It’s hard to imagine why Christmas tidings would make the typically quirky and playful jazz rap trio so bleak and dark, but the narrative styling of this track is so devilish and well-crafted that no one can really complain anyway. “Millie Pulled a Pistol on Santa” tells the story of hapless Millie, victim of her father’s sexual abuses in between his time serving as the local Santa Claus at Macy’s. Each De La Soul member intimates one verse of the shameful tale at a time, coasting smooth and somber over a lovely mesh of Funkadelic samples until “Millie bucked him and with quickness it was over.”
7. “White Winter Hymnal” – Fleet Foxes
“White Winter Hymnal” is the lead single from Fleet Foxes’ 2008 self-titled debut and nearly topped both the Time and Pitchfork staff lists from that year, and for good reason. Emotional, artful, and even heartrending, this song is a pure example of Fleet Foxes grandiose instrumentation paying dividends. The vocal harmonies, steady tambourine, and eager guitars all meld together like snow falling on the countryside to deliver an undeniably heavy experience that’s always white as snow and red as strawberries in the summertime.
8. “Coldest Winter” – Kanye West
Although often overshadowed by the more eminent works of “Family Business” and “Roses,” 808’s & Heartbreak still offers “Coldest Winter” as another moment of clarity and somberness in Yeezy’ lengthy discography. The song itself is deceptively simple, a cloudy ripple of ascending and descending synths mixed with low, thumping drums. Here Kanye finds himself lamenting the loss of his late mother Donda West and lover Alexis Phifer (long before Kim was someone we even had to keep up with). The God is—for at least a moment—vulnerable, sadly and beautifully.
9. “Winter Fields” – Bat For Lashes
“Winter Fields” is a theatrical experience. Natasha Khan’s harrowingly beautiful voice aside, the production for this track is towering and lifts up Natasha’s calls of “Rows of white” to the high heavens, snowy and cold. In fact this is another case of musicality where the blisteringly cold can also appear warm and tepid as well. This time, however, the surrealism of “White Winter Wonderland” is traded in for a severe, divine gravity—attention and emotion no less demanded by Bat For Lashes’ performance.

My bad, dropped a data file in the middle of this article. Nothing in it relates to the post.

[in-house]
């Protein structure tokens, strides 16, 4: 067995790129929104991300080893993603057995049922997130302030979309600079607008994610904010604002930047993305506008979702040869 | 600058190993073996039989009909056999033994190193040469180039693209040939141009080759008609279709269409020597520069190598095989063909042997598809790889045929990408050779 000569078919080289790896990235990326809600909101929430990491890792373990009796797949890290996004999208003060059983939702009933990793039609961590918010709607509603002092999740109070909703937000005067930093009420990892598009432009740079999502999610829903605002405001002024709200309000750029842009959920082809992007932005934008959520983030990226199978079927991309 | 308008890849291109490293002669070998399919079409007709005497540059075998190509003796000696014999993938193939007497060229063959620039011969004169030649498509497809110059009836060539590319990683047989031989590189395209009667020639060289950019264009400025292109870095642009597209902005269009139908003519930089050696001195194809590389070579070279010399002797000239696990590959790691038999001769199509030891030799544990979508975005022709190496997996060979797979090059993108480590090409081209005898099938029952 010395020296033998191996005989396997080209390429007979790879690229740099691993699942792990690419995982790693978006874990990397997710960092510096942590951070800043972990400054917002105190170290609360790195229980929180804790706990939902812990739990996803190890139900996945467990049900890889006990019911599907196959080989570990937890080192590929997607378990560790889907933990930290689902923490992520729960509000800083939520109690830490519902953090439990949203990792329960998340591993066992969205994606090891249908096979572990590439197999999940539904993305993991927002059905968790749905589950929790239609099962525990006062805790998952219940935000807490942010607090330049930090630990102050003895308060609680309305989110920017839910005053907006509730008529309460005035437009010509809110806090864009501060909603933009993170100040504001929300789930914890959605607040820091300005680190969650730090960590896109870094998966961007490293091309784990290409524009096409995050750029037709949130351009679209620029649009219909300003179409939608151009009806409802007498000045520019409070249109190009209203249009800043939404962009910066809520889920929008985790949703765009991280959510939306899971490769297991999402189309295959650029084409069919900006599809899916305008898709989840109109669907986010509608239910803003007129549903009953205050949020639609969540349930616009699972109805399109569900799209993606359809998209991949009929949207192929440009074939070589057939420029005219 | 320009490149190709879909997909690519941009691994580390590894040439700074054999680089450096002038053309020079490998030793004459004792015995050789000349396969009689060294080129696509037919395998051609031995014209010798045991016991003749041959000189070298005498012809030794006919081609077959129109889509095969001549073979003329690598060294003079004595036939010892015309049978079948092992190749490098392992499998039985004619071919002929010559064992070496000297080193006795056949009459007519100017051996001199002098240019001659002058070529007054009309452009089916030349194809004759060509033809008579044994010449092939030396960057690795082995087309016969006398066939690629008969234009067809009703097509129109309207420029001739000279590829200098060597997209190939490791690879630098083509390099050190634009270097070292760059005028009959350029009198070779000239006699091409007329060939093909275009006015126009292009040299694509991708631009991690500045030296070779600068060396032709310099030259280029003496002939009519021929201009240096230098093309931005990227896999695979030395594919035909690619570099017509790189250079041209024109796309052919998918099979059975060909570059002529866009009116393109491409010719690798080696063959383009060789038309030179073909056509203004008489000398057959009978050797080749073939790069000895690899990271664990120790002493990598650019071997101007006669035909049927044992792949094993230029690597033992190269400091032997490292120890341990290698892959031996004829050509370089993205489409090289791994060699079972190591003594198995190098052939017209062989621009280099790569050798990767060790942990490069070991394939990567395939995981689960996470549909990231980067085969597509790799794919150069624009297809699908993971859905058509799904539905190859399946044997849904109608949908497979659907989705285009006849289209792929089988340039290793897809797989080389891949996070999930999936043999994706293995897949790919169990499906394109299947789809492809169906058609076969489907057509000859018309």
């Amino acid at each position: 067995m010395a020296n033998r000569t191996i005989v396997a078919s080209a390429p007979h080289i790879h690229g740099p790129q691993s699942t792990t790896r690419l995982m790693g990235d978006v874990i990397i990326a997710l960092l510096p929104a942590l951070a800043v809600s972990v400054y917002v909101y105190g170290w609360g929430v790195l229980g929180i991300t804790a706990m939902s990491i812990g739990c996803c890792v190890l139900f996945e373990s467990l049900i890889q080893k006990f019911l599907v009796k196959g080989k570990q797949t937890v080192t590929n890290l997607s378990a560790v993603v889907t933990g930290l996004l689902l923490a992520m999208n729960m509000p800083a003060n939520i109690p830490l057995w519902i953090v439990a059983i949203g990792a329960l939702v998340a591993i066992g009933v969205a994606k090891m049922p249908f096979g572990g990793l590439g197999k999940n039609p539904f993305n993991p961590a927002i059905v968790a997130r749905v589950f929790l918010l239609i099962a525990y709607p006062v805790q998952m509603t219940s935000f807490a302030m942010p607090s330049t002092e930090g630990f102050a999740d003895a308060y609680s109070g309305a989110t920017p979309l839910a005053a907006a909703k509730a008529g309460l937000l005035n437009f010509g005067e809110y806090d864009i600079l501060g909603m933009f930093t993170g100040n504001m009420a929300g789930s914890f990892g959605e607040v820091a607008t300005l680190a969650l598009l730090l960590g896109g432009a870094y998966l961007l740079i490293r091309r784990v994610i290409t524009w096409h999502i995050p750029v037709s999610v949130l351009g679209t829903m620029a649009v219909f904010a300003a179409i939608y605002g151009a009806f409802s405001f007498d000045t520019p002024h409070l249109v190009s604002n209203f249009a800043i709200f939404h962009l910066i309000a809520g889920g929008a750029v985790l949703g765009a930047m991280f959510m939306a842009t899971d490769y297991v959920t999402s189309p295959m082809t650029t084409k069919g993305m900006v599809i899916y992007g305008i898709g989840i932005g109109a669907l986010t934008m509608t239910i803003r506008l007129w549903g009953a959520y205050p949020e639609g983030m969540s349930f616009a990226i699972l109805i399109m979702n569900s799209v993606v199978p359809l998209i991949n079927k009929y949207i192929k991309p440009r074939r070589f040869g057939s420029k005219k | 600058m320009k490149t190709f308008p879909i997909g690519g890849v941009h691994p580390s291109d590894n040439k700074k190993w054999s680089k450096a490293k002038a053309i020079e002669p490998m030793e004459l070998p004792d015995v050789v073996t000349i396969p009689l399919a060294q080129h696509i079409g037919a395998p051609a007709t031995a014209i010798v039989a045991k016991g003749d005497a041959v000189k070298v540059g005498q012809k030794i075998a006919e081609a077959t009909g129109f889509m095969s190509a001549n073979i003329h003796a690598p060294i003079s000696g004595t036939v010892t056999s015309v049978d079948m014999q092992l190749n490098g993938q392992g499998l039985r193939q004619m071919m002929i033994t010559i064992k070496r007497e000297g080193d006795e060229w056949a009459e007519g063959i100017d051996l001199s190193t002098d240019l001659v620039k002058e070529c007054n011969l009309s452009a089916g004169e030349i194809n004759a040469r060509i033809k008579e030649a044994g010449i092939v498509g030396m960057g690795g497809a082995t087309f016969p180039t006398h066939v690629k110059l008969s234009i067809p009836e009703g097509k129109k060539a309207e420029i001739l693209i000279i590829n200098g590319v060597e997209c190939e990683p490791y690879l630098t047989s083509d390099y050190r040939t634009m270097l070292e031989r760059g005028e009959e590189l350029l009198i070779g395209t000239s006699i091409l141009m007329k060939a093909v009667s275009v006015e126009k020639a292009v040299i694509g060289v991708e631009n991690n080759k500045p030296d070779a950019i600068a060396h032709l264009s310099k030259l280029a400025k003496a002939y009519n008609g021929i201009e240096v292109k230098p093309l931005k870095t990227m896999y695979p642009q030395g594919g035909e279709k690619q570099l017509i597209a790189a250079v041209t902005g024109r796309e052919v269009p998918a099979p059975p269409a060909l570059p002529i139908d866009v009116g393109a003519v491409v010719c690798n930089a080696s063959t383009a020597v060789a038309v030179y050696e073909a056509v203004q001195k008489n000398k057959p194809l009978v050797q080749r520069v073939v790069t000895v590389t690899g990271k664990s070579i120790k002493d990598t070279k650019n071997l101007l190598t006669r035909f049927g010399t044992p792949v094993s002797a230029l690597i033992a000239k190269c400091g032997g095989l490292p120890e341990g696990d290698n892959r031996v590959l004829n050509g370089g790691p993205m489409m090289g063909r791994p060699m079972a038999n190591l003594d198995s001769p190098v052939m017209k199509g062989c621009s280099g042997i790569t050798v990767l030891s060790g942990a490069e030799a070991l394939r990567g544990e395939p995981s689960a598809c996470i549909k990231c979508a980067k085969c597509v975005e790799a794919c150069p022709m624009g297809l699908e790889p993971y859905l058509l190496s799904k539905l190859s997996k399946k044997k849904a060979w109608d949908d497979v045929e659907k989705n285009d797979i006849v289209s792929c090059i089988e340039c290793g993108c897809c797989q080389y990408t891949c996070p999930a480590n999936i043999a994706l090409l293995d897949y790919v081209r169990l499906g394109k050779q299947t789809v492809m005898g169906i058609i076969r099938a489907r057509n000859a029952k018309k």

10. “The Gift” – The Velvet Underground
The essential practice of gift-giving could be forever marred after this. John Cale’s easy-going recitation of one of Lou Reed’s collegiate short stories is pumped through the left channel; Reed, Morrison, and Tucker grind along through the right channel. “The Gift” is over 8 minutes in length, an experimental centerpiece on the first side of White Light/White Heat, and intimates the story of Waldo Jefers who mails himself to his long distance girlfriend only to be stabbed through the head in a botched attempt to be released from his cardboard confinement—hardly the true meaning of Christmas admittedly, but duly significant for protopunk and experimental rock.
11. “Let it Snow! Let it Snow! Let it Snow!” – Sufjan Stevens
From Sufjan Stevens’ ninth Christmas music collection (of which there are ten in total), “Let it Snow!” is but one of dozens of notable reinventions by the Illinois native. This reimagining in particular is keen on capturing the Stevens’ Chicago style. The vocals are a mere whisper, aided from behind by a gentle chorus and sparse guitar and tambourine. This muted rendition of the holiday classic, although much quieter, is suddenly far more emotional and captivating with its thin economy of sounds and familiar lyrics.
12. “Merry Christmas, Happy Holidays” – NSYNC
It’s no real surprise to see that we’d have to scour Justin Timberlake’s back catalog for the more accessible, cheery side of Christmas pop, but likewise it’s hard not to get caught up in the spirit. Home For Christmas, or The Meaning of Christmas as it was oh so predictably rereleased in the U.K. in 2002, is one of the most commercially successful Christmas albums of all time; only names like Celine Dion and Mariah Carrey topple it. And even then, the reliable piano slides, jingle-jangle production, and five-way vocal harmonies are hard to argue with. If anything, your parents are sure to like it, which is more than can be said for some of the musical road bumps we’ve hit along the way. Consider that—as well as the other 11 fantastic pieces of music—a gift.
by Dynn Javier